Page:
Directed by Phil Karlson
Starring Richard Widmark, Sonja Ziemann, Howard Vernon, Senta Berger
Phil Karlson is one of my favorite directors, and it’s always good to see one of his films come to Blu-Ray (from Kino Lorber in the fall). The time, it’s The Secret Ways (1961), a pre-007 spy movie. Karlson and Widmark didn’t see eye to eye on the approach to the movie, and Widmark took over direction of the last week of the shoot. There’s plenty of the typical hard-edged vibe you get with Karlson to recommend this one. A very cool movie.
Directed by Ishiro Honda
Starring Hiroshi Koizumi, Kyôko Kagawa, Yûmi Itô, Emi Itô, Ken Uehara
Mill Creek has announced a Blu-Ray of Mothra (1961) in one of those spiffy-looking steel cases, seen above, with extras like a commentary and still gallery. Mothra‘s a picture with really gorgeous Technicolor, and I’m really looking forward to seeing it in high-definition. A digital showing at a local theater a couple years ago was really something to see. Coming in July.
Yesterday was Raleigh’s hottest day of the year so far. Today, it’s 94 degrees, and I swear the humidity has to be 413%. Anyway, this movie came to mind.
Filed under 1961, Val Guest
Directed by Sidney J. Furie
Starring Kieron Moore, Hazel Court, Ian Hunter
This one slipped by me — it’s available now. Doctor Blood’s Coffin (1961) is an English zombie picture that was very influential in how movie zombies work. These are resurrected corpses, not the voodoo-type zombies of I Walked With A Zombie (1943).
Nathan Juran came up with the story, and its setting was moved from the US to the UK. Sidney J. Furie does a solid job on a 10-day schedule, demonstrating some of the stylistics that he’d let run rampant on The Ipcress File (1965).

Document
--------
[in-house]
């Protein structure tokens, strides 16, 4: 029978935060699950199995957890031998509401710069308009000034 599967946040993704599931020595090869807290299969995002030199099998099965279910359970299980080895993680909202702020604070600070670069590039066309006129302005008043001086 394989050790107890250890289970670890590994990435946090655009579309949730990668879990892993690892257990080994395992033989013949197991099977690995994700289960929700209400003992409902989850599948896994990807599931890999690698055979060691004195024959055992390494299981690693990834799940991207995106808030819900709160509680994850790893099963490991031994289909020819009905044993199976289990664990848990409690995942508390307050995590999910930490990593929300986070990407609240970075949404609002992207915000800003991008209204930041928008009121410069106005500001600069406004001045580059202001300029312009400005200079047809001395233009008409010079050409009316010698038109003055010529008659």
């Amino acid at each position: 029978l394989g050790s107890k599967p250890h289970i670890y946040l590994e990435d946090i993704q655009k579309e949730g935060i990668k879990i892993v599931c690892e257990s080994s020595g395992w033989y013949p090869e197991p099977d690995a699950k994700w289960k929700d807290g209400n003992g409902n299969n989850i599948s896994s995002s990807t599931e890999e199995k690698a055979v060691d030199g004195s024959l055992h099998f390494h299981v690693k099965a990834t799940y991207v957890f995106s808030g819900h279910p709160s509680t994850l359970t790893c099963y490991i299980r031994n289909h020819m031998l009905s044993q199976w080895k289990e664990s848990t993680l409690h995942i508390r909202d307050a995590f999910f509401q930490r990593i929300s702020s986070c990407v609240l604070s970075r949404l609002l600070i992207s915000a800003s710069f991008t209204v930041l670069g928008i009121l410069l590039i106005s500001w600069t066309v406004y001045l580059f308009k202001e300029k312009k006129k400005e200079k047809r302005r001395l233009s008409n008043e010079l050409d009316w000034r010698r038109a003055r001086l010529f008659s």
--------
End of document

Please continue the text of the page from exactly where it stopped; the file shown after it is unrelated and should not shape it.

Doctor Blood’s Coffin is a pretty cool movie, and I’m so glad it’s received the white-glove Scream Factory treatment. Previous versions have never been all that great. By the way, this Eastmancolor picture played some US theaters in black and white.
Indicator has announced their upcoming boxed set Hammer Volume 3 Blood and Terror. It gathers up four non-horror pictures from Hammer’s glorious do-no-wrong period. The set includes —
The Camp On Blood Island (1958)
Directed by Val Guest
Starring Carl Möhner, André Morell, Edward Underdown, Walter Fitzgerald, Barbara Shelley, Michael Ripper
Yesterday’s Enemy (1959)
Directed by Val Guest
Starring Stanley Baker, Guy Rolfe, Leo McKern, Gordon Jackson
The Stranglers Of Bombay (1959)
Directed by Terence Fisher
Starring Guy Rolfe, Jan Holden
The Terror Of The Tongs (1961)
Directed by Anthony Bushell
Starring Geoffrey Toone, Christopher Lee, Yvonne Monlaur
POWs, firing squads, Thuggee cults, Chinese crime families — this set’s got something for everyone.
Chung King (Christopher Lee): “Have you ever had your bones scraped, Captain? It is painful in the extreme I can assure you.”
As a kid, The Terror Of The Tongs haunted me for days after catching it on TV. Yesterday’s Enemy is one of the best films Hammer ever did. The Camp On Blood Island and The Stranglers Of Bombay (in Strangloscope!) are both wonderfully exploitive. Coming in July. It’s gonna be great.
Directed by Sergio Leone
Starring Rory Calhoun, Lea Massari, Georges Marchal, Angel Aranda
Warner Archive is bringing Sergio Leone’s first picture as director, The Colossus Of Rhodes (1961), to Blu-Ray. Rory Calhoun stars, replacing a fired John Derek.
It’s certainly a notch above the usual Italian sword-and-sandal stuff of the period, with the well-orchestrated battle scenes you’d expect from Leone. And while it has its stylistic quirks here and there, they just hint at what the director would put into the Eastwood pictures. Of course, Leone’s use of the wide screen, called SuperTotalscope here, is incredible. And the statue, the colossus of the title, is very cool.
Some will see this as little more than a curio, a glimpse at Leone’s development as a director. Mistake. Others will see it as the usual peplum stuff with a bigger budget and better director. But it’s a very unusual, stylish movie with some terrific sequences — and an interesting performance from Rory Calhoun. Recommended.
Here’s Christ’s birth as staged by the great Nicholas Ray for King Of Kings (1961), a movie I find really moving in places. It’s also got some of the most breathtaking widescreen photography you’re ever likely to see. Ray’s mastery of the Scope-shaped image is unmatched.
I’d like to wish you all a 70mm Super Technirama holiday. Toby